Tuesday, May 29, 2007

Gas prices are high because ....

Interesting article on the reason for high gasoline prices in the European Tribune by Jerome a Paris. He starts off by explaining why the benchmark price for Light Sweet Cushing Oil has become non-representative of world oil prices since the 70's. (Cushing is a town in Oklahoma of about 8,000 people which "is famous as a price settlement point for West Texas Intermediate on the New York Mercantile Exchange (NYMEX) and has been cited as the most significant trading hub for crude oil in North America." The oil price most quoted in the U.S., West Texas Intermediate (WTI) is essentially set at Cushing.

A further problem is the political instability in Nigeria. That instability has been forcing world crude prices up, but Cushing, OK is far enough inland that it does not use Nigerian crude. Unfortunately, the U.S. East Coast does. That means that the WTI index is not capturing prices that effect oil supplies on the East Coast - or in Europe for that matter.

The solution would seem to be to switch to an oil price index that captures world prices better, but the difficulties of switching a large number of contracts covering varying periods of time from WTI to some other index have made that a non-starter. So gasoline prices are rising, while the index that is supposed to explain that rise has remained pretty constant over the last year or so. (Jay Leno last night said that gasoline prices in California are approaching $4.00 per gallon.)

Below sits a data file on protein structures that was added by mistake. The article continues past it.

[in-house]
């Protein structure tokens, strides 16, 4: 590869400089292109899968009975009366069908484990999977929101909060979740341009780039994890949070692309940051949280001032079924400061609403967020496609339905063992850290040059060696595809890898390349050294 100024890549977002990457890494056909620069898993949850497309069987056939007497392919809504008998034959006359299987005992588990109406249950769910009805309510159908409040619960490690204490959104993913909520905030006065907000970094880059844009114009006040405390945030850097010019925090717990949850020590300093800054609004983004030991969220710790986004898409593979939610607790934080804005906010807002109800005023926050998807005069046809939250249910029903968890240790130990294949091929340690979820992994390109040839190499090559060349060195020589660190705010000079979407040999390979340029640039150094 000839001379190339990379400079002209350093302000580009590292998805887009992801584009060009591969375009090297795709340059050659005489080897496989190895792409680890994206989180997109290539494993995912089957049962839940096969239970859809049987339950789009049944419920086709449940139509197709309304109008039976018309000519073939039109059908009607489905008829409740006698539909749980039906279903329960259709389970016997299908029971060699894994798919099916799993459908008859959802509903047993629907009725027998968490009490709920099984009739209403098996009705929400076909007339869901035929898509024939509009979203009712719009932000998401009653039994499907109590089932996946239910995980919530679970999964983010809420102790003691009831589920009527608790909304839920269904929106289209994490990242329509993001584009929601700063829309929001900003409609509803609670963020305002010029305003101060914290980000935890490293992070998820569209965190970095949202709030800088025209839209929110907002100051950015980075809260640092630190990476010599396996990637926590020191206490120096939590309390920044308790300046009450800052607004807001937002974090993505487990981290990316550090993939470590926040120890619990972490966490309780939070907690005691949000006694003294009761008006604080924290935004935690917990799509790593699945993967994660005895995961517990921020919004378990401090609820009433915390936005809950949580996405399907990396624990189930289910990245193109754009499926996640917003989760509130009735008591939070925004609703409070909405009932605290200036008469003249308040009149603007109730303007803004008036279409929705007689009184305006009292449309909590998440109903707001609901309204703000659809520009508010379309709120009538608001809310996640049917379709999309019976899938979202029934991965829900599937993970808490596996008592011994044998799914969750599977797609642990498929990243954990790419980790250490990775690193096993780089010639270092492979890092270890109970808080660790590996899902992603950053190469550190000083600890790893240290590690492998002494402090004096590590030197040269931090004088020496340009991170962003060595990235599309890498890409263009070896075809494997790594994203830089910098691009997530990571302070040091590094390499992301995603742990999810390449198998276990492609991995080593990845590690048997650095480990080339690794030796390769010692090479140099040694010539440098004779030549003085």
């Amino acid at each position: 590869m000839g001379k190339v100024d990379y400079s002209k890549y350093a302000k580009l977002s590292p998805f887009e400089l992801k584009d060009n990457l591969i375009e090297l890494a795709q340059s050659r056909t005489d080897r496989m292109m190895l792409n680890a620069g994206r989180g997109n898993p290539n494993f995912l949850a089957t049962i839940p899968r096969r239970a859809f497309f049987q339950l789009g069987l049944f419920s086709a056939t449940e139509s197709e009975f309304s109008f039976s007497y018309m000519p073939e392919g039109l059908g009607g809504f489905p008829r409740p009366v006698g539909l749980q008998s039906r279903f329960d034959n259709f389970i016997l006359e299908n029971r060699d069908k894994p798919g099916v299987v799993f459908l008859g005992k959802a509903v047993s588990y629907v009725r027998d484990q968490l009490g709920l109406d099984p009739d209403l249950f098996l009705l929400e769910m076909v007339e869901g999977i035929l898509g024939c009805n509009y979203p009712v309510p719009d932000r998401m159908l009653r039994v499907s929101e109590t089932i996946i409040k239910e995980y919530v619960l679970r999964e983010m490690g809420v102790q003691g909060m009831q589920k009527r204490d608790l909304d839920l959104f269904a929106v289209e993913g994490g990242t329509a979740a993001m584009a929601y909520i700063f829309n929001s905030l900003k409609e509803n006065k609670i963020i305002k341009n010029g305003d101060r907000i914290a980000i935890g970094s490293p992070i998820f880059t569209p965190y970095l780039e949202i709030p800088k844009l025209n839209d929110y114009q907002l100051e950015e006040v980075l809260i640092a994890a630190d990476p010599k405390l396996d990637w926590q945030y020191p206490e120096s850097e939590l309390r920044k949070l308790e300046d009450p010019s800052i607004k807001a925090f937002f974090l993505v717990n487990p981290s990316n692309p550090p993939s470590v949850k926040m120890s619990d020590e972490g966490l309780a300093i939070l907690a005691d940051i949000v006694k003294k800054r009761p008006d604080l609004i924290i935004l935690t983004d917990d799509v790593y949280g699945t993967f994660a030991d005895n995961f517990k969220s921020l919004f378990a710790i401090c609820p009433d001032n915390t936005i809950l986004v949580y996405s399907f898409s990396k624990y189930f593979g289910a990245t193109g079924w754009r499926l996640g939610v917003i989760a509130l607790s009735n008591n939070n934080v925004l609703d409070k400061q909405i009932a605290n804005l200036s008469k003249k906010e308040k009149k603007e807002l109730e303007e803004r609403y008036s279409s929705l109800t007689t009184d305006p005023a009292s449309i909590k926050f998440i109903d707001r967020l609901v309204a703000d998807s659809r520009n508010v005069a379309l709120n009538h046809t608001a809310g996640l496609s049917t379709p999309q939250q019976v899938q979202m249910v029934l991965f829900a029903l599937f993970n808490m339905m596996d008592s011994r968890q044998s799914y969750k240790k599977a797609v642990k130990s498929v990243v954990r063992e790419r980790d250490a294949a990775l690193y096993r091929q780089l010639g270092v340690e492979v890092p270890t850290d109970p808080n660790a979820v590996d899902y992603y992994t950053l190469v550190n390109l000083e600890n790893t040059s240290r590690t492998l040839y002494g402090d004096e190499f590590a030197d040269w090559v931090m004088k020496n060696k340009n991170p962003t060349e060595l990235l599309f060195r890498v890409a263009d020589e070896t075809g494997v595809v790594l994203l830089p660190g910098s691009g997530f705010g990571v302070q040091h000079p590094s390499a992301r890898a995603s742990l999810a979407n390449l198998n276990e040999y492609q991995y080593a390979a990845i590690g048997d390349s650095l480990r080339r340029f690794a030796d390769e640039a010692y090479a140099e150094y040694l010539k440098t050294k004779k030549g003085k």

That's what I got out of Jerome's discussion. It seems reasonable to me, assuming the facts are correct. I don't vouch for the facts, but Jerome has seemed reliable to me. So go read his article and see if it gives you an idea regarding what might be happening.

Oh, and I would consider this explanation before I would automatically adopt the conspiracy theory that the oil companies are just gouging us. If that were the case, I don't think they would let prices get this far out of hand. That would be just looking for government crack-downs, and they really don't want that. Oil company executives may be greedy and unscrupulous as a group, but one thing they are not is stupid.

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